In this superbly illustrated book, Charles Watkins explores the myth and magic of arboreal art. Enter the groves of the classical world, from Daphne's metamorphosis into a laurel tree to the gardens of Pompeii. The tree in sacred art is represented in master works by Botticelli and Michelangelo. The oak as a symbol of nationhood and liberty across Europe is revealed. The mystery and drama of forest interiors, the formal beauty of avenues of trees, the representation of forestry over the ages and the world of `more than real' trees in the fantastic and surreal art of Arcimboldo, William Blake, Arthur Rackham and Salvador Dali are each illuminated in fascinating detail, coming right up to date with Giuseppe Penone and Ai Wei Wei. Watkins also elucidates the practice of genius in how artists learned to draw trees. Each thematic chapter takes a breathtaking journey through centuries of artists' engagement and fascination with a natural form that seems to allegorize or mirror the human journey through life. Drawing on the author's deep knowledge of the history and ecology of trees, Trees in Art shows that we can learn much about ourselves from the art of trees.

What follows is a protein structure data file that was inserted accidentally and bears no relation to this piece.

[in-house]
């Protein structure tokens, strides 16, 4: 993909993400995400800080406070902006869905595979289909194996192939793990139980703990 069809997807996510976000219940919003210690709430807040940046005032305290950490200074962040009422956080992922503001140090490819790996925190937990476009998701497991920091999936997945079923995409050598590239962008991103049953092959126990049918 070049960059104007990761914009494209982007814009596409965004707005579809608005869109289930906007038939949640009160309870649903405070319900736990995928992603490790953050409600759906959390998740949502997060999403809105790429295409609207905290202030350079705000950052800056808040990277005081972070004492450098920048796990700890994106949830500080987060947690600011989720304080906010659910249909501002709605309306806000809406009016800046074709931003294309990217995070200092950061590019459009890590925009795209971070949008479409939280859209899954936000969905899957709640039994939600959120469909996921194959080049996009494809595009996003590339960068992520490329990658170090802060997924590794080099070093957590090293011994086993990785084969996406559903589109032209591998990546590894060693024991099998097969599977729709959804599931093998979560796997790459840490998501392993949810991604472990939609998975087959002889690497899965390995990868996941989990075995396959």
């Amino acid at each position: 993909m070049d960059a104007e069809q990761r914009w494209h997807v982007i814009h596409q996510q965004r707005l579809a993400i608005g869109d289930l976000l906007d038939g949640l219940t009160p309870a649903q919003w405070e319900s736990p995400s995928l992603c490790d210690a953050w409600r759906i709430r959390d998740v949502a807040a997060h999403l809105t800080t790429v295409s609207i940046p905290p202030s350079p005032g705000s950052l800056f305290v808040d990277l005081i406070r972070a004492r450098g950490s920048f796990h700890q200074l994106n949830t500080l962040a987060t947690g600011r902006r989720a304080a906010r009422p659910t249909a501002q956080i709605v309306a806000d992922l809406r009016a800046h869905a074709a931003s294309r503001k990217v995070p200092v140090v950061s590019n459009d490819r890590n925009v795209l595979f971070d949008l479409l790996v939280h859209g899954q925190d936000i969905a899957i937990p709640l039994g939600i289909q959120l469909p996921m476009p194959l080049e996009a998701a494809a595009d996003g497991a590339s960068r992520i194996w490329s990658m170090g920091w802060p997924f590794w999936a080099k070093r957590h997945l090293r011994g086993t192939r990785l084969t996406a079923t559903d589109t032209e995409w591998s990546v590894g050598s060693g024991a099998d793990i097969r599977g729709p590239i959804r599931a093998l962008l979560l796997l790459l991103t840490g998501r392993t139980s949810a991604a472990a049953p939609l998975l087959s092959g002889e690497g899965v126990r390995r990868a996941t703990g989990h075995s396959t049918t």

1 Depicting Trees before 1800
2 Drawing and Painting Trees after 1800
3 Trees and Ancient Stories
4 Lops and Pollards
5 Sacred Trees
6 Nationality, Revolution and War
7 European Forest Interiors
8 Trees and Timber
9 Western Art Abroad
10 More than Real Trees
Charles Watkins is Professor of Rural Geography at the University of Nottingham. His recent books include Uvedale Price (1747-1829): Decoding the Picturesque (2012) with Ben Cowell, Trees, Woods and Forests: A Social and Cultural History (Reaktion, 2014) and Europe's Changing Woods and Forests (2015), edited with Keith Kirby.
"No coffee-table book this, all flashy pictures and minimal text, which is not to say that Trees in Art isn’t aesthetically pleasing, because its thick pages and exquisite colour reproductions make it a delight to leaf through. Unlike many coffee-table books, the carefully selected images actually correspond to those discussed in the text, each chosen to illustrate a pertinent point about humankind’s relationship with trees. At first sight, Trees in Art is, then, a cut above its competition, being a proper academic book complete with references, bibliography and index. Don’t let that put you off, through, because it is also immensely readable. [...] Art aside, the great strength of this book is Watkins’ text, which brings a forester’s eye to arboreal art through the ages and provides an illuminating insight into the contexts in which it was made."
– Clare Gibson, Living Woods Magazine 50, Winter 2018